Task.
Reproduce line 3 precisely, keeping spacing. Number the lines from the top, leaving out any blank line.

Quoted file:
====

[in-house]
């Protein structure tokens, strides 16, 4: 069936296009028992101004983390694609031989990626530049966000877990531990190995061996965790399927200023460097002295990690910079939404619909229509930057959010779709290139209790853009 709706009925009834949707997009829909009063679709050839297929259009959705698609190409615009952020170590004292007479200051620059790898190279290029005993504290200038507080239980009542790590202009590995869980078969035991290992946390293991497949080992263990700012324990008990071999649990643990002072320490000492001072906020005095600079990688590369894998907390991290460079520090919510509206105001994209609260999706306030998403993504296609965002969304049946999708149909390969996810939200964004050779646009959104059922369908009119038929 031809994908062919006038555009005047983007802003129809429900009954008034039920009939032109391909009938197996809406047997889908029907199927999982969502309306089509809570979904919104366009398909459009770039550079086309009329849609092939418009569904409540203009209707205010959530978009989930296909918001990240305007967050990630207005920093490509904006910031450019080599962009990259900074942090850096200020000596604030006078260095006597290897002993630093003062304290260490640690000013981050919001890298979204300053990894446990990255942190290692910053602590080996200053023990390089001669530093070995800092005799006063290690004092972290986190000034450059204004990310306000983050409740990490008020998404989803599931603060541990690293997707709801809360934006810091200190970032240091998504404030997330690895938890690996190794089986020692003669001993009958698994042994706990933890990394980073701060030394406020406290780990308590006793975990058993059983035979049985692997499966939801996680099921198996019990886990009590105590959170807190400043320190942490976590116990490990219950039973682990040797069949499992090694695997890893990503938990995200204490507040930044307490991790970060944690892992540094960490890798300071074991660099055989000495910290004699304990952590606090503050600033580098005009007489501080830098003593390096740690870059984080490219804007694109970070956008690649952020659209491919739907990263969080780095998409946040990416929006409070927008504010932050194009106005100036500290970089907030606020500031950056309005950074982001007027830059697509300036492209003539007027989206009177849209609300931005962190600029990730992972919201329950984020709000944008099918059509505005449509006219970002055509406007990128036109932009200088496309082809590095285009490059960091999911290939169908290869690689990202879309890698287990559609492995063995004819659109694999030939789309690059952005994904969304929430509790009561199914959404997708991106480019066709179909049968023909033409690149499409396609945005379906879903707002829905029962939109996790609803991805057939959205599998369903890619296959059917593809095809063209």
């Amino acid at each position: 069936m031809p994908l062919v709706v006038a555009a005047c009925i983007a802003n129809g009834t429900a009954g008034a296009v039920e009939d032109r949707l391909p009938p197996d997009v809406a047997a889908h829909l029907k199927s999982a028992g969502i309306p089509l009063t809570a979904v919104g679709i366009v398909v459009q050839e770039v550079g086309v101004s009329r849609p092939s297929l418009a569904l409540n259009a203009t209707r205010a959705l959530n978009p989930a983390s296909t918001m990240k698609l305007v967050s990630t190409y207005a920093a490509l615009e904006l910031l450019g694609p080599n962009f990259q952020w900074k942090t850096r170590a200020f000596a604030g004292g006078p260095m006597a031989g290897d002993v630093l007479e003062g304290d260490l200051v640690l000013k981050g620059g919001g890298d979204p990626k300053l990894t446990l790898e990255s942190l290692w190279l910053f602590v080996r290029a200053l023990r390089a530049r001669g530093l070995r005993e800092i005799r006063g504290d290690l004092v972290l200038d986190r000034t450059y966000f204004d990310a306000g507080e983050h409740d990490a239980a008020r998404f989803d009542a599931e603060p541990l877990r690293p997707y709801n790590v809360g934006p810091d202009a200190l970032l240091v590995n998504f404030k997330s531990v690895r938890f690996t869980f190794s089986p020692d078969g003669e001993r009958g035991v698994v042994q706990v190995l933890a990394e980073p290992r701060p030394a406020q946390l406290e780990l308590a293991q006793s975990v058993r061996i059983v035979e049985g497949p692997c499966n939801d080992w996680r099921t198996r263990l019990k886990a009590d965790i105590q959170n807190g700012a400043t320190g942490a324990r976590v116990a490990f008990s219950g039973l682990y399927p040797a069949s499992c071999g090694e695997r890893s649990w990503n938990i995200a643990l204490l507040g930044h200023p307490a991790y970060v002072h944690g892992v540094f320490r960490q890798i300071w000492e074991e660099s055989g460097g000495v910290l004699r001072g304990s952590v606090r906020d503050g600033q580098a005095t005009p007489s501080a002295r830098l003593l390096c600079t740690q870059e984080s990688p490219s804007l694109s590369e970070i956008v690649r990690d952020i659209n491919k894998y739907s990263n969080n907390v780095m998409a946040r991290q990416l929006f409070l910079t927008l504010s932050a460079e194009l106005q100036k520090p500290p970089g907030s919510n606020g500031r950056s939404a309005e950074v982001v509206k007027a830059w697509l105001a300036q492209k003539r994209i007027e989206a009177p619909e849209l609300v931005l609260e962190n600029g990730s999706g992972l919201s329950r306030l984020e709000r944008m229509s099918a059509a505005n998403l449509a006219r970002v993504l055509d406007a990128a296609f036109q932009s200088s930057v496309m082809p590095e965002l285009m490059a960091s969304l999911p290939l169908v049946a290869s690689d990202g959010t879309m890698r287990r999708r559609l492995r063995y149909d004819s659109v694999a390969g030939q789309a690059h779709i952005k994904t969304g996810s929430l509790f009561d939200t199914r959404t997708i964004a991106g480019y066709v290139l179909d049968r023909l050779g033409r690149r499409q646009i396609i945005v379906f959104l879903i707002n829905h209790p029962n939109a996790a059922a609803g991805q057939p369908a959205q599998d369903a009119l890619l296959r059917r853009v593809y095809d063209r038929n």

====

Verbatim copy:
């Amino acid at each position: 069936m031809p994908l062919v709706v006038a555009a005047c009925i983007a802003n129809g009834t429900a009954g008034a296009v039920e009939d032109r949707l391909p009938p197996d997009v809406a047997a889908h829909l029907k199927s999982a028992g969502i309306p089509l009063t809570a979904v919104g679709i366009v398909v459009q050839e770039v550079g086309v101004s009329r849609p092939s297929l418009a569904l409540n259009a203009t209707r205010a959705l959530n978009p989930a983390s296909t918001m990240k698609l305007v967050s990630t190409y207005a920093a490509l615009e904006l910031l450019g694609p080599n962009f990259q952020w900074k942090t850096r170590a200020f000596a604030g004292g006078p260095m006597a031989g290897d002993v630093l007479e003062g304290d260490l200051v640690l000013k981050g620059g919001g890298d979204p990626k300053l990894t446990l790898e990255s942190l290692w190279l910053f602590v080996r290029a200053l023990r390089a530049r001669g530093l070995r005993e800092i005799r006063g504290d290690l004092v972290l200038d986190r000034t450059y966000f204004d990310a306000g507080e983050h409740d990490a239980a008020r998404f989803d009542a599931e603060p541990l877990r690293p997707y709801n790590v809360g934006p810091d202009a200190l970032l240091v590995n998504f404030k997330s531990v690895r938890f690996t869980f190794s089986p020692d078969g003669e001993r009958g035991v698994v042994q706990v190995l933890a990394e980073p290992r701060p030394a406020q946390l406290e780990l308590a293991q006793s975990v058993r061996i059983v035979e049985g497949p692997c499966n939801d080992w996680r099921t198996r263990l019990k886990a009590d965790i105590q959170n807190g700012a400043t320190g942490a324990r976590v116990a490990f008990s219950g039973l682990y399927p040797a069949s499992c071999g090694e695997r890893s649990w990503n938990i995200a643990l204490l507040g930044h200023p307490a991790y970060v002072h944690g892992v540094f320490r960490q890798i300071w000492e074991e660099s055989g460097g000495v910290l004699r001072g304990s952590v606090r906020d503050g600033q580098a005095t005009p007489s501080a002295r830098l003593l390096c600079t740690q870059e984080s990688p490219s804007l694109s590369e970070i956008v690649r990690d952020i659209n491919k894998y739907s990263n969080n907390v780095m998409a946040r991290q990416l929006f409070l910079t927008l504010s932050a460079e194009l106005q100036k520090p500290p970089g907030s919510n606020g500031r950056s939404a309005e950074v982001v509206k007027a830059w697509l105001a300036q492209k003539r994209i007027e989206a009177p619909e849209l609300v931005l609260e962190n600029g990730s999706g992972l919201s329950r306030l984020e709000r944008m229509s099918a059509a505005n998403l449509a006219r970002v993504l055509d406007a990128a296609f036109q932009s200088s930057v496309m082809p590095e965002l285009m490059a960091s969304l999911p290939l169908v049946a290869s690689d990202g959010t879309m890698r287990r999708r559609l492995r063995y149909d004819s659109v694999a390969g030939q789309a690059h779709i952005k994904t969304g996810s929430l509790f009561d939200t199914r959404t997708i964004a991106g480019y066709v290139l179909d049968r023909l050779g033409r690149r499409q646009i396609i945005v379906f959104l879903i707002n829905h209790p029962n939109a996790a059922a609803g991805q057939p369908a959205q599998d369903a009119l890619l296959r059917r853009v593809y095809d063209r038929n």